At mealtime Boaz said to her, ‘Come here, and eat some of this bread, and dip your morsel in the sour wine.’ So she sat beside the reapers, and he heaped up for her some parched grain. She ate until she was satisfied, and she had some left over. When she got up to glean, Boaz instructed his young men, ‘Let her glean even among the standing sheaves, and do not reproach her. You must also pull out some handfuls for her from the bundles, and leave them for her to glean, and do not rebuke her.’ So she gleaned in the field until evening. Then she beat out what she had gleaned, and it was about an ephah of barley. She picked it up and came into the town, and her mother-in-law saw how much she had gleaned. Then she took out and gave her what was left over after she herself had been satisfied. Her mother-in-law said to her, ‘Where did you glean today? And where have you worked? Blessed be the man who took notice of you.’ So she told her mother-in-law with whom she had worked, and said, ‘The name of the man with whom I worked today is Boaz.’ Then Naomi said to her daughter-in-law, ‘Blessed be he by the Lord, whose kindness has not forsaken the living or the dead!’ Naomi also said to her, ‘The man is a relative of ours, one of our nearest kin.’ Then Ruth the Moabite said, ‘He even said to me, “Stay close by my servants, until they have finished all my harvest.”’ Naomi said to Ruth, her daughter-in-law, ‘It is better, my daughter, that you go out with his young women, otherwise you might be bothered in another field.’ So she stayed close to the young women of Boaz, gleaning until the end of the barley and wheat harvests; and she lived with her mother-in-law.
Kindness is a key element of this passage, and it’s a gift we sometimes forget in this modern and fast-moving age. Boaz’s kindness to a stranger is the catalyst for his eventual marriage and is also an echo of God’s kindness to us as ‘strangers in the world’. It is interesting to note that Ruth has leftovers to the meal provided by Boaz, which reminds us of the leftovers found when Jesus fed the multitudes. Kindness is always more than enough in our lives.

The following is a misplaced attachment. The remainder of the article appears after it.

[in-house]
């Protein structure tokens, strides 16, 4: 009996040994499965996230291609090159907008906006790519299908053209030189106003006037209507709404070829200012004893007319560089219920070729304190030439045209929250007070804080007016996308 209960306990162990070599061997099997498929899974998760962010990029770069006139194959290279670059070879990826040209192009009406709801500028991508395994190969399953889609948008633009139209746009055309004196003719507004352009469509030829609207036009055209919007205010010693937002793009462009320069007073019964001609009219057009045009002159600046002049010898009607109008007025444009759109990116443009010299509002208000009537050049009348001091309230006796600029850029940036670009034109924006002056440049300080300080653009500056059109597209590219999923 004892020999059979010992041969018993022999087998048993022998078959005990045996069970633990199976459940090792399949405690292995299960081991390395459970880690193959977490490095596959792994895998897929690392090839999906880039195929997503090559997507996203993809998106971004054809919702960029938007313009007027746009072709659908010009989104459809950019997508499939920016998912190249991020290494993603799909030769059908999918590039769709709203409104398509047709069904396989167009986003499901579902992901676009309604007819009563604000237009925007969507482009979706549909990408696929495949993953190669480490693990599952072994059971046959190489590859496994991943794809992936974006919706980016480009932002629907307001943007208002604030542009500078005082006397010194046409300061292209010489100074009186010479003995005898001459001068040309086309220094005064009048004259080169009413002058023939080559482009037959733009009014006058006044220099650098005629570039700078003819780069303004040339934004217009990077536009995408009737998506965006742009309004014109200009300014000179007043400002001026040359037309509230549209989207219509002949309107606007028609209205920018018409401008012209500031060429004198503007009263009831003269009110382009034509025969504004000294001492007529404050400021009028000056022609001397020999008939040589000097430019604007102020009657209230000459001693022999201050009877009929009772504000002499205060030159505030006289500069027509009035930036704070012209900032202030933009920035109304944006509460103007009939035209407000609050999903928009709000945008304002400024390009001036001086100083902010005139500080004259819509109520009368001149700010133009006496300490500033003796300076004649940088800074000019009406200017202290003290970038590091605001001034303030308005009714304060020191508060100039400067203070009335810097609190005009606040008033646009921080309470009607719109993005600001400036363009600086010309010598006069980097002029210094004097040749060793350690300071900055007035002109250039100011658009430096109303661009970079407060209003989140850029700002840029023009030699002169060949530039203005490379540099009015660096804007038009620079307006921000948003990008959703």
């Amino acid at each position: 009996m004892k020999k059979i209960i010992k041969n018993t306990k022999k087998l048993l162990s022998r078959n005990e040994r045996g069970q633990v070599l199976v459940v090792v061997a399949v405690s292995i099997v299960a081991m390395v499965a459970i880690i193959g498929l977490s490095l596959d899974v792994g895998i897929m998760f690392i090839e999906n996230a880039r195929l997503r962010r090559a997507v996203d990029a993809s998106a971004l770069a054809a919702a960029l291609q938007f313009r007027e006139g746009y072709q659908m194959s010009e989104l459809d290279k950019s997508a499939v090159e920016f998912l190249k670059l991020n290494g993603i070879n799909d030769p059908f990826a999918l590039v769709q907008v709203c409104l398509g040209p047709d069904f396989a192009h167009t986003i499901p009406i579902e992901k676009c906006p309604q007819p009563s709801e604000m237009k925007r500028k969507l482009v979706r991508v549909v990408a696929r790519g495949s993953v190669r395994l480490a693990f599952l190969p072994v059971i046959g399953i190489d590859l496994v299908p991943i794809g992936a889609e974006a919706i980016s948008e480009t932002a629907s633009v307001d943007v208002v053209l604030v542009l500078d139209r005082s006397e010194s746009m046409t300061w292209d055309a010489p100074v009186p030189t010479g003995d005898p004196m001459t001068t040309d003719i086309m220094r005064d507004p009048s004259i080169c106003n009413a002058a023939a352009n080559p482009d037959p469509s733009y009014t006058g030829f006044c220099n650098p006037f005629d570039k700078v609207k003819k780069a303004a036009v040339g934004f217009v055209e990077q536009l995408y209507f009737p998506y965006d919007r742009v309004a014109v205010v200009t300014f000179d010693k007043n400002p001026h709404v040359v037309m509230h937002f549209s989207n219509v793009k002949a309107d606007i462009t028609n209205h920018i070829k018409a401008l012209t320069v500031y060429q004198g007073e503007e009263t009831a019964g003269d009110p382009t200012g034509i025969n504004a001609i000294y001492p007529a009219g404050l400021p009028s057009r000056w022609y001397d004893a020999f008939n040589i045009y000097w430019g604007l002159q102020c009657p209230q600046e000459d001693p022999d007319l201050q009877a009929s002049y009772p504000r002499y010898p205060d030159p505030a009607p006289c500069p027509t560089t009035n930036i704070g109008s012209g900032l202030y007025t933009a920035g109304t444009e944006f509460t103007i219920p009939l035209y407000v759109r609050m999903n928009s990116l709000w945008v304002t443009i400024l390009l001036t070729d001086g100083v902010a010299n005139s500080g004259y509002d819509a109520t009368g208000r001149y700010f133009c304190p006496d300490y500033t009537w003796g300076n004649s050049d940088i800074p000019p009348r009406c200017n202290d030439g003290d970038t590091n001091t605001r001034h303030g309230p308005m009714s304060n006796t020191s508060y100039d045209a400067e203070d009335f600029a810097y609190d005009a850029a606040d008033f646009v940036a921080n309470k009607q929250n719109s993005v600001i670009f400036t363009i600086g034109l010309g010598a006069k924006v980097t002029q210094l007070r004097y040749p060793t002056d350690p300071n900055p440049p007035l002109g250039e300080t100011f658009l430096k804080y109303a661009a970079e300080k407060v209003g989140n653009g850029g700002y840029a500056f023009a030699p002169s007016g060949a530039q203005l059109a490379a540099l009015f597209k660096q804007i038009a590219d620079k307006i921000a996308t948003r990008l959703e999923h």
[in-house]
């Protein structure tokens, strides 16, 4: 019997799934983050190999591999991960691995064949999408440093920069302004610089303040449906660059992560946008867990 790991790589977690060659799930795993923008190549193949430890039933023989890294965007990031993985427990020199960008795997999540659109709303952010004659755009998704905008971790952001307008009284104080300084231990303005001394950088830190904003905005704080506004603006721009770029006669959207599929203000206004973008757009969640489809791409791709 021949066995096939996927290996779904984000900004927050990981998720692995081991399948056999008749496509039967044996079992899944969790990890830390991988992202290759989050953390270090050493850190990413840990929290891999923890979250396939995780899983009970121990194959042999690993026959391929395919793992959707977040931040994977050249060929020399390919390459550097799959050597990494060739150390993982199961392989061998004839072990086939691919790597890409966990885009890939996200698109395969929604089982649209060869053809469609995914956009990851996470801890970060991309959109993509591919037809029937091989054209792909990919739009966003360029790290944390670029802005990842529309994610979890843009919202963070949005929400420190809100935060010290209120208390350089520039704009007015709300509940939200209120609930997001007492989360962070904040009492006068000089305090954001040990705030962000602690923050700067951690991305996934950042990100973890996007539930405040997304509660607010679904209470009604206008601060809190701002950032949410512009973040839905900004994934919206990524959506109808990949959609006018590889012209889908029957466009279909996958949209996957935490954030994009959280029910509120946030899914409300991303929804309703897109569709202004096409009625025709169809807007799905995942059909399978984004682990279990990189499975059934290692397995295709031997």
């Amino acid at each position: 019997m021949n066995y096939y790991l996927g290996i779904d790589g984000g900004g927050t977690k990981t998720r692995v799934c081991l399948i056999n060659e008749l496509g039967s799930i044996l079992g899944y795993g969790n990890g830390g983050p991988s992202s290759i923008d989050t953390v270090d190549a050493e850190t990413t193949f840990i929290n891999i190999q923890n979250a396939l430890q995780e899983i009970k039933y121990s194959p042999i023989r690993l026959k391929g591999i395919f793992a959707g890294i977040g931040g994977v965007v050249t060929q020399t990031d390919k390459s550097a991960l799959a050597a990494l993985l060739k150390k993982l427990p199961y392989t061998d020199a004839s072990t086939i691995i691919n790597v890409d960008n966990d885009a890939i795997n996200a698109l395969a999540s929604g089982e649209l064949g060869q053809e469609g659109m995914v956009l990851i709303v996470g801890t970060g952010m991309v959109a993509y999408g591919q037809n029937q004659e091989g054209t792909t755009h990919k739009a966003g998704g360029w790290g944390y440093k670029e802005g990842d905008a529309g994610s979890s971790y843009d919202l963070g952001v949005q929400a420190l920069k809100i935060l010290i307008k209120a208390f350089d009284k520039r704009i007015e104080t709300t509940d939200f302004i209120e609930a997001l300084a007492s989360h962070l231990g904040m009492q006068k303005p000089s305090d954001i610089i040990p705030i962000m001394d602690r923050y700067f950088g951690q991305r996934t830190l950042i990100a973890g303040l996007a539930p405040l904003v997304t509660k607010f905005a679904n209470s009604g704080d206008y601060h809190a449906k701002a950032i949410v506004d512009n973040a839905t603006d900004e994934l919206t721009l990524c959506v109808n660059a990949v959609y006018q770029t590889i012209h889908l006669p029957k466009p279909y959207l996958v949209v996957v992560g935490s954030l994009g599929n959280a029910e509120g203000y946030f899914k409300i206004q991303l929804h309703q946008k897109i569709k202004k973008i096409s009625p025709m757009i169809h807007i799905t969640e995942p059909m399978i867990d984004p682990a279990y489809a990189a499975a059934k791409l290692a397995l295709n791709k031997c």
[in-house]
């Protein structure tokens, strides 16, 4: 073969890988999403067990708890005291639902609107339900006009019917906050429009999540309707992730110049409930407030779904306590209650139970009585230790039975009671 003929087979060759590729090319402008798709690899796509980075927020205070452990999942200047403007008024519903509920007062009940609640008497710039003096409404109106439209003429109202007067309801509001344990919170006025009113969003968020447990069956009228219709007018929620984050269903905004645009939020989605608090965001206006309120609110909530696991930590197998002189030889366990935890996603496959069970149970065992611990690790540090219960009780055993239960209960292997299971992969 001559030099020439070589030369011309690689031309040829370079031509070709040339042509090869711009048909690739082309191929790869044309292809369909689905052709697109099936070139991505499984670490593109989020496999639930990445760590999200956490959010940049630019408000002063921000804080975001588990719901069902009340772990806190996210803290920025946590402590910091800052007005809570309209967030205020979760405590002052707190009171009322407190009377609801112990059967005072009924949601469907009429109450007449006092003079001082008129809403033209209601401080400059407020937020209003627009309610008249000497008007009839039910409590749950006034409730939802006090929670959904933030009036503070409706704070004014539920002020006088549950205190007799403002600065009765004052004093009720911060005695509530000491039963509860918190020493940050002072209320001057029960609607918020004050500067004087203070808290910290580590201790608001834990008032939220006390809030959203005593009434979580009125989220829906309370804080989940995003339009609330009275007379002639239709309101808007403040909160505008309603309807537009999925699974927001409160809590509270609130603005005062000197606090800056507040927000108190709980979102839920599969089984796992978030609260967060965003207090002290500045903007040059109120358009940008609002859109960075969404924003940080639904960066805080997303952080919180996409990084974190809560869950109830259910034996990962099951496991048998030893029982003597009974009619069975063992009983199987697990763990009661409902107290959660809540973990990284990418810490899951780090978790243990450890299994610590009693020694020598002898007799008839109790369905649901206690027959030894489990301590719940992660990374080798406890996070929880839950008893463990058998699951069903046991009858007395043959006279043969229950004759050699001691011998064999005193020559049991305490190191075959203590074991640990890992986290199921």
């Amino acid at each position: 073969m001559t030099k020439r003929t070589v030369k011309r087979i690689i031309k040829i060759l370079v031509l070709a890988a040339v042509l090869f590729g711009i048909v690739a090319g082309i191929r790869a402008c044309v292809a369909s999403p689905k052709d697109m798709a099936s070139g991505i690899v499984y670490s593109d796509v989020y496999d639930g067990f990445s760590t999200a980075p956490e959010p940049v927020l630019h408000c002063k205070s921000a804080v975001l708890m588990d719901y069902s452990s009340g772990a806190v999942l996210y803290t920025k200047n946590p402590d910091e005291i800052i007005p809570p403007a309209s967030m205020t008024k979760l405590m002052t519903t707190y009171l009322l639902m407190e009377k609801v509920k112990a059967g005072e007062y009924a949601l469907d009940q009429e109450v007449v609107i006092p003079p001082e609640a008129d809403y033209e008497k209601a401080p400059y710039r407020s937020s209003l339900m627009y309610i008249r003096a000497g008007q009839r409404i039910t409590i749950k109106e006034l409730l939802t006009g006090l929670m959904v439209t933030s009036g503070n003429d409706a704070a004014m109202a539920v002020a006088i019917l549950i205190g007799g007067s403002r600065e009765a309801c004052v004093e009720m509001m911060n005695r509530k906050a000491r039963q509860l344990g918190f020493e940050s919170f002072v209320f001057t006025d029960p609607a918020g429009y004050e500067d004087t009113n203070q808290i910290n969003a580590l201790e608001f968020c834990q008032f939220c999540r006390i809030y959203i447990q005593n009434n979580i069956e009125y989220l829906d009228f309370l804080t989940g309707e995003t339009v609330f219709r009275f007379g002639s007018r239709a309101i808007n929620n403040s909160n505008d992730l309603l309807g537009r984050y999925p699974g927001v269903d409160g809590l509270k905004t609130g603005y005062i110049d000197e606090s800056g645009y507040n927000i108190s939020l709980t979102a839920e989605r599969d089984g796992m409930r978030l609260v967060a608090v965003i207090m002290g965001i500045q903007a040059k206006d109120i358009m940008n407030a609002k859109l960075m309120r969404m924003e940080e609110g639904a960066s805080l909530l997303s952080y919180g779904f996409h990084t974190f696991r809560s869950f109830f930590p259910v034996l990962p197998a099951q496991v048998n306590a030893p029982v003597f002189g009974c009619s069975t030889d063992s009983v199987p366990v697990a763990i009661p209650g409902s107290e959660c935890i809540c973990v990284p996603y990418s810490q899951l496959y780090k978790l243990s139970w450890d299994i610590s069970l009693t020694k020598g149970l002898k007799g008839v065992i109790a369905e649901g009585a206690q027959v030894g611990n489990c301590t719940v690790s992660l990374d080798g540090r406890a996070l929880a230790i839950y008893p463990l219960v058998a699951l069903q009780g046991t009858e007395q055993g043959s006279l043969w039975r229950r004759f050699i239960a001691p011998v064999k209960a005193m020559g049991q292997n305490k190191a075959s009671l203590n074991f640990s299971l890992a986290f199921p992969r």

Boaz’s kindness to Ruth doesn’t end with just a meal. He also gives his men instructions for keeping her safe and helping her as she carries out her work during the day. A kindness, once offered, gives birth to many more of the same. In our own working lives, how kind are we to those around us? And what more can we do for them to help and respect their contributions?
When Ruth returns home, she doesn’t keep all her spoils to herself but offers them to Naomi as well so that both women have what they need. When Naomi realises who has protected her daughter-in-law, she is the first to praise Boaz for his kindness, and beyond that to acknowledge that it is the Lord who has made this miracle possible. It is indeed God who offers His kindness and grace to us every day of our lives.
Dear Lord, thank You for the gift of kindness and indeed for all Your many kindnesses to us. Open our eyes to the opportunities to show kindness and care to those around us, in our work and in our home lives, and through our acts of charity, may the eyes of many ‘strangers’ be opened to Your wonderful love. Amen.
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